While most of us believe multi-tasking increases our productivity, scientific studies reveal the opposite. Explore why mindfulness has proven to be a better path to emotional well-being and optimal work performance. Discover how to develop and implement the practice of mindfulness in your life. x
  • 3
    Positive Outlook, Positive Performance
    Can starting your day off with a few smiles really make a difference in your work performance? Yes! Discover how positive emotions can impact our brain structure and chemistry, resulting in significant psychological, cognitive, social, and health benefits that can improve work performance. x
  • 4
    Fostering Employee Optimism and Hope
    Optimism and hope are two powerful ingredients in the recipe for a thriving workplace, and studies have confirmed their correlation to the bottom line. Explore the important differences between these two concepts and the specific ways in which employees can learn to shift from pessimistic or hopeless attitudes to more optimistic and hopeful ones. x
  • 5
    The Advantage of Workplace Relationships
    Our brains are wired for social interaction, and research has confirmed that our relationships with others significantly impact both our ability to thrive and our work performance. Find out how to foster high-quality social connections among employees and how those connections can have a positive impact. x
  • 6
    Encouraging Generosity and Compassion
    Scientists now believe nature rewarded not only the fittest, but also the kindest. Explore how to foster generosity and compassion in the workplace, and the many ways in which these qualities lead to stronger relationships and greater productivity. Also, explore the benefits of self-compassion. x
  • 7
    Creating an Inspiring Learning Environment
    We all want to learn and grow throughout our careers, yet some people are more open to learning new concepts and skills than others. Find out how leadership can create an environment of psychological safety, curiosity, and creativity, which will inspire all employees to learn, grow, and thrive. x
  • 8
    Engaging Your Workforce: The Power of Flow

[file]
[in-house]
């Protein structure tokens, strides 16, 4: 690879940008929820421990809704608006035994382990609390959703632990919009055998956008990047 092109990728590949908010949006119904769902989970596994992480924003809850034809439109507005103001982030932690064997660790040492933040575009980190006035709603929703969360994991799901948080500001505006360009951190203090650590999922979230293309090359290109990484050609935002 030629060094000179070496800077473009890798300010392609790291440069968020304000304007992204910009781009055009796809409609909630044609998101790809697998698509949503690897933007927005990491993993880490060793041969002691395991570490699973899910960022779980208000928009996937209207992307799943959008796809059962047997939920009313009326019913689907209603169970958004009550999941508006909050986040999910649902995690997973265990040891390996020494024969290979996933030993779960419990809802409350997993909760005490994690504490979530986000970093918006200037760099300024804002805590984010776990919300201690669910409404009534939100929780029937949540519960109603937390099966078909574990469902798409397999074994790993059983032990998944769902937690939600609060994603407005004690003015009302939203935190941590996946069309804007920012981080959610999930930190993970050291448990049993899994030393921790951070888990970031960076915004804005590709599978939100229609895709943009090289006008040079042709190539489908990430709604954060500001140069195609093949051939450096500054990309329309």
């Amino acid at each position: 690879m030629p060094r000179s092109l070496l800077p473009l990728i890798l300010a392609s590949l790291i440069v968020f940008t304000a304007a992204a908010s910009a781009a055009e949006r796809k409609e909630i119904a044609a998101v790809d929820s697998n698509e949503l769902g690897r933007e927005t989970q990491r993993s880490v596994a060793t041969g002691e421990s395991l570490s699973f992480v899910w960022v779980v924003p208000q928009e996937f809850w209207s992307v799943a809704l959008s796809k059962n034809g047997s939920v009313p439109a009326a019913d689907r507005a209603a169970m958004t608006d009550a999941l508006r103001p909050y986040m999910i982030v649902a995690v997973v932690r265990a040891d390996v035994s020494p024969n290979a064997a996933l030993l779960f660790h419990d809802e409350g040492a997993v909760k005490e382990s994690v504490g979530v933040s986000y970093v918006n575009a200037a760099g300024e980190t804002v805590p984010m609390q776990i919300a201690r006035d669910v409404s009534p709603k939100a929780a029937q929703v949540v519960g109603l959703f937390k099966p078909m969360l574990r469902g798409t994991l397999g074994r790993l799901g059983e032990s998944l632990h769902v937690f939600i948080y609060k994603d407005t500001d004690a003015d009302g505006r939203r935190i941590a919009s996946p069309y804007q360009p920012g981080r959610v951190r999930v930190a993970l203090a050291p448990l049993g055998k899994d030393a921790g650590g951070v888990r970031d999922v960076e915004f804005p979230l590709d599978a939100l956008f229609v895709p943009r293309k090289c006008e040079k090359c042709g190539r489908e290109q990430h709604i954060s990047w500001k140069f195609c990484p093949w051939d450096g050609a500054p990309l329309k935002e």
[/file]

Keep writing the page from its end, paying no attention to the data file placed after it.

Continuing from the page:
We’re familiar with the concept of athletes and artists experiencing “flow” or being “in the zone.” They report performing almost effortlessly while time goes by unnoticed when they are fully engaged in their work. Discover how creating more opportunities for flow at work and adopting a strengths-based leadership approach can benefit both your employees and your organization. x
  • 9
    The Need for Meaning: Making Work Matter
    Many people look to their work for a sense of fulfillment and meaning. But meaning doesn't come from the specific task performed; it is derived from an individual's understanding of the task's purpose. Explore the many ways to help employees understand how their work and the company's collective activities serve colleagues, customers, and community. x
  • 10
    Promoting Workplace Resilience
    The modern workplace can be a stressful environment. But whether that stress is harmful or helpful depends on an individual’s mindset—a mindset that can be changed. Examine specific strategies that can help develop resilience. A more resilient workforce can lead to increased performance and decreased employee turnover. x
  • 11
    Strategies for Employee Health
    The research is clear that a few well-planned front-end investments in employee health can prevent significant costs later on. Explore the many ways in which workplace environment and culture can promote better health through exercise, eating habits, sleep, rest, and relaxation. x
  • 12
    Autonomy: Empowering Employees to Succeed
    Autonomy—the feeling of being in control and having the ability to accomplish your goals—is one of the most powerful components of well-being, and companies where employees have greater autonomy significantly outperform competitors. Learn the best ways to give up a bit of control, even though it’s difficult for most of us. It will be well worth the effort. x

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What Does Each Format Include?

Video DVD
Video Download Includes:
  • Download 12 video lectures to your computer or mobile app
  • Downloadable PDF of the course guidebook
  • FREE video streaming of the course from our website and mobile apps
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Audio Download Includes:
  • Download 12 audio lectures to your computer or mobile app
  • Downloadable PDF of the course guidebook
  • FREE audio streaming of the course from our website and mobile apps
Video DVD
DVD Includes:
  • 12 lectures on 2 DVDs
  • 176-page printed course guidebook
  • Downloadable PDF of the course guidebook
  • FREE video streaming of the course from our website and mobile apps